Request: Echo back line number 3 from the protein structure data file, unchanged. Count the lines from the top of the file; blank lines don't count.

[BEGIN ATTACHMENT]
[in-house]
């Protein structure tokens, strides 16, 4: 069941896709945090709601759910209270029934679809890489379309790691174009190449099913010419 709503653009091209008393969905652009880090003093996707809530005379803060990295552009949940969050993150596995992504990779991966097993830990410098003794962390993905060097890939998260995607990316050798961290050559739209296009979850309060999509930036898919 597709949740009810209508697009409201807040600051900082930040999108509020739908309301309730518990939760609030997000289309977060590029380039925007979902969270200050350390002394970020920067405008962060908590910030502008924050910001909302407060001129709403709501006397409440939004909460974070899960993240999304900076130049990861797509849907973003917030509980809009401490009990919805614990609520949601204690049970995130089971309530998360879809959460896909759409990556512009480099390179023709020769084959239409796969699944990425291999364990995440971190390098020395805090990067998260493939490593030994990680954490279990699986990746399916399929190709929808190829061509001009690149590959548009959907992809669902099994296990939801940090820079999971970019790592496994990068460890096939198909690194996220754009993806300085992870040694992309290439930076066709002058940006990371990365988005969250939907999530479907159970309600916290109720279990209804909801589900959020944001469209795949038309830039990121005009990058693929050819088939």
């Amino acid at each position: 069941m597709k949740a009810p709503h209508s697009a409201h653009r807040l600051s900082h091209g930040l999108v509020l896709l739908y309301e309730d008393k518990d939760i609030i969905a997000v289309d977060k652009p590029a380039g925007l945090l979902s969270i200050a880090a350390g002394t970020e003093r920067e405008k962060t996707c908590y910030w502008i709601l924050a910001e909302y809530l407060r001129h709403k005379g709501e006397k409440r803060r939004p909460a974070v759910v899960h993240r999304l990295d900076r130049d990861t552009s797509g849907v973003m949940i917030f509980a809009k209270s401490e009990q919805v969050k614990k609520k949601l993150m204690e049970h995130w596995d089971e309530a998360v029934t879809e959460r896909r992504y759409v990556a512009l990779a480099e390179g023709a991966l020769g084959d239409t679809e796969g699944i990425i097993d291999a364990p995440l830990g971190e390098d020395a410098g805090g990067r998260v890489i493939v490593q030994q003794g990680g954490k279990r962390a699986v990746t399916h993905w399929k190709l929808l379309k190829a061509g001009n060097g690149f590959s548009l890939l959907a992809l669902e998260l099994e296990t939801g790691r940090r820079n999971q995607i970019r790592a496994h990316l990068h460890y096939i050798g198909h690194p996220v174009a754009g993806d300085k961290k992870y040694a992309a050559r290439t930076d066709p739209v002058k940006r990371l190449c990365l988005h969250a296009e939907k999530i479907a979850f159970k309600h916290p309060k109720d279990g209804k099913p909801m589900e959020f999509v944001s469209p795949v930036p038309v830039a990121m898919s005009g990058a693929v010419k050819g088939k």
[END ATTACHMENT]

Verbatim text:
């Amino acid at each position: 069941m597709k949740a009810p709503h209508s697009a409201h653009r807040l600051s900082h091209g930040l999108v509020l896709l739908y309301e309730d008393k518990d939760i609030i969905a997000v289309d977060k652009p590029a380039g925007l945090l979902s969270i200050a880090a350390g002394t970020e003093r920067e405008k962060t996707c908590y910030w502008i709601l924050a910001e909302y809530l407060r001129h709403k005379g709501e006397k409440r803060r939004p909460a974070v759910v899960h993240r999304l990295d900076r130049d990861t552009s797509g849907v973003m949940i917030f509980a809009k209270s401490e009990q919805v969050k614990k609520k949601l993150m204690e049970h995130w596995d089971e309530a998360v029934t879809e959460r896909r992504y759409v990556a512009l990779a480099e390179g023709a991966l020769g084959d239409t679809e796969g699944i990425i097993d291999a364990p995440l830990g971190e390098d020395a410098g805090g990067r998260v890489i493939v490593q030994q003794g990680g954490k279990r962390a699986v990746t399916h993905w399929k190709l929808l379309k190829a061509g001009n060097g690149f590959s548009l890939l959907a992809l669902e998260l099994e296990t939801g790691r940090r820079n999971q995607i970019r790592a496994h990316l990068h460890y096939i050798g198909h690194p996220v174009a754009g993806d300085k961290k992870y040694a992309a050559r290439t930076d066709p739209v002058k940006r990371l190449c990365l988005h969250a296009e939907k999530i479907a979850f159970k309600h916290p309060k109720d279990g209804k099913p909801m589900e959020f999509v944001s469209p795949v930036p038309v830039a990121m898919s005009g990058a693929v010419k050819g088939k």